The doors of the Fairway grocery store were blown out. Several cars left in the parking lot were shifted by flood waters overnight and were left crammed door to door.
Schwartz and her husband rode out the storm on the third floor of the residences above the Fairway and said white-capped flood waters reached at least 3 feet around the building.
"It was scary how fast the water came up," she said.
The facade of a four-story Manhattan building in the Chelsea neighborhood crumbled and collapsed suddenly, leaving the lights, couches, cabinets and desks inside visible from the street. No one was hurt, although some of the falling debris hit a car.
The city shut all three of its airports, its subways, schools, stock exchanges, Broadway theaters and closed several bridges and tunnels Monday as the weather worsened. By evening, the storm surge was threatening Manhattan's southern tip and utilities deliberately darkened part of the borough to avoid storm damage.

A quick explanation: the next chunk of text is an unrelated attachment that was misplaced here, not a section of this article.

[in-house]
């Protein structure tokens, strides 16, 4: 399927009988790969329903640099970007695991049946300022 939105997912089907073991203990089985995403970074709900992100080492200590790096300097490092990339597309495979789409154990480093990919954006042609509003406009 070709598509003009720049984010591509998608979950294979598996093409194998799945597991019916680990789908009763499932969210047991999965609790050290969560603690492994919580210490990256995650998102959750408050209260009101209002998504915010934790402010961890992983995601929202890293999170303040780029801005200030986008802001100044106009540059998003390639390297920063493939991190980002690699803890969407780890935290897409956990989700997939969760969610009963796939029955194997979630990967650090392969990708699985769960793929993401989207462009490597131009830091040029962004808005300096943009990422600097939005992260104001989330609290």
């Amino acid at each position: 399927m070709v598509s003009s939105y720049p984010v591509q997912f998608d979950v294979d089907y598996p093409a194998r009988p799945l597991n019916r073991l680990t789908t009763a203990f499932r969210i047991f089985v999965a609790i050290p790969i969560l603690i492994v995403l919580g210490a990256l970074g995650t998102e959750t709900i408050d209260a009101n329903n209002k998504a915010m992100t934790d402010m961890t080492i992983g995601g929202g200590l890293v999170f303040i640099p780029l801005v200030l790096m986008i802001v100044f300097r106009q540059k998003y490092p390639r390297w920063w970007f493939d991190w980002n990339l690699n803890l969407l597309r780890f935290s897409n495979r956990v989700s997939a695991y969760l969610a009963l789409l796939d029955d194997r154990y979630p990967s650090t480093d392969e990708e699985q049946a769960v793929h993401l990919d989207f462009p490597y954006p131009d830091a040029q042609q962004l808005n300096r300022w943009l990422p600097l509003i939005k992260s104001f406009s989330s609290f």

It could be several days to a week before all residents who lost power during the storm get their lights back, officials said.
On Tuesday, the New York Stock Exchange was to be closed again - the first time it's been closed for two consecutive days due to weather since 1888, when a blizzard struck the city.
At least 1 million customers lost power in New York City, the northern suburbs and coastal Long Island, where floodwaters swamped cars, downed trees and put neighborhoods under water.
On coastal Long Island, floodwaters swamped cars, downed trees and put neighborhoods under water as beachfronts and fishing villages bore the brunt of the storm. A police car was lost rescuing 14 people from the popular resort Fire Island.